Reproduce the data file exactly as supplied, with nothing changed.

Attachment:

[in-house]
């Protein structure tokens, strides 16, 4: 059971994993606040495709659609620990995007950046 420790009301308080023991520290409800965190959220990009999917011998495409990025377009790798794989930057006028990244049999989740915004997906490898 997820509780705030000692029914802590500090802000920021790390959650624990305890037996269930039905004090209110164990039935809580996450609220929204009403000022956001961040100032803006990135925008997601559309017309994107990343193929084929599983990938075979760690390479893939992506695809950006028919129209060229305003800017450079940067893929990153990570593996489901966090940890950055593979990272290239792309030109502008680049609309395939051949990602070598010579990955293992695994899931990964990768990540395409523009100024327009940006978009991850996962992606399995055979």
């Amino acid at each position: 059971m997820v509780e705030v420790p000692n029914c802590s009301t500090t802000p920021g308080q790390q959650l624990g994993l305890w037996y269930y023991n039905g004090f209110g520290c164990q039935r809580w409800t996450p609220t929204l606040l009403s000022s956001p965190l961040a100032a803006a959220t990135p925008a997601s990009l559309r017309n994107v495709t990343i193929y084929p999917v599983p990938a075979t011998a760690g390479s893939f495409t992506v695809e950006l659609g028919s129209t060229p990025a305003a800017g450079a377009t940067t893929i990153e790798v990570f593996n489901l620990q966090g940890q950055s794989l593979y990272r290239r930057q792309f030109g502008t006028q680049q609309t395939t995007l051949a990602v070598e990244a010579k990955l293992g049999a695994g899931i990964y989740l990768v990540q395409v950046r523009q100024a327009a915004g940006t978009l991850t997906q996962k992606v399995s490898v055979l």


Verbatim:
[in-house]
């Protein structure tokens, strides 16, 4: 059971994993606040495709659609620990995007950046 420790009301308080023991520290409800965190959220990009999917011998495409990025377009790798794989930057006028990244049999989740915004997906490898 997820509780705030000692029914802590500090802000920021790390959650624990305890037996269930039905004090209110164990039935809580996450609220929204009403000022956001961040100032803006990135925008997601559309017309994107990343193929084929599983990938075979760690390479893939992506695809950006028919129209060229305003800017450079940067893929990153990570593996489901966090940890950055593979990272290239792309030109502008680049609309395939051949990602070598010579990955293992695994899931990964990768990540395409523009100024327009940006978009991850996962992606399995055979």
């Amino acid at each position: 059971m997820v509780e705030v420790p000692n029914c802590s009301t500090t802000p920021g308080q790390q959650l624990g994993l305890w037996y269930y023991n039905g004090f209110g520290c164990q039935r809580w409800t996450p609220t929204l606040l009403s000022s956001p965190l961040a100032a803006a959220t990135p925008a997601s990009l559309r017309n994107v495709t990343i193929y084929p999917v599983p990938a075979t011998a760690g390479s893939f495409t992506v695809e950006l659609g028919s129209t060229p990025a305003a800017g450079a377009t940067t893929i990153e790798v990570f593996n489901l620990q966090g940890q950055s794989l593979y990272r290239r930057q792309f030109g502008t006028q680049q609309t395939t995007l051949a990602v070598e990244a010579k990955l293992g049999a695994g899931i990964y989740l990768v990540q395409v950046r523009q100024a327009a915004g940006t978009l991850t997906q996962k992606v399995s490898v055979l």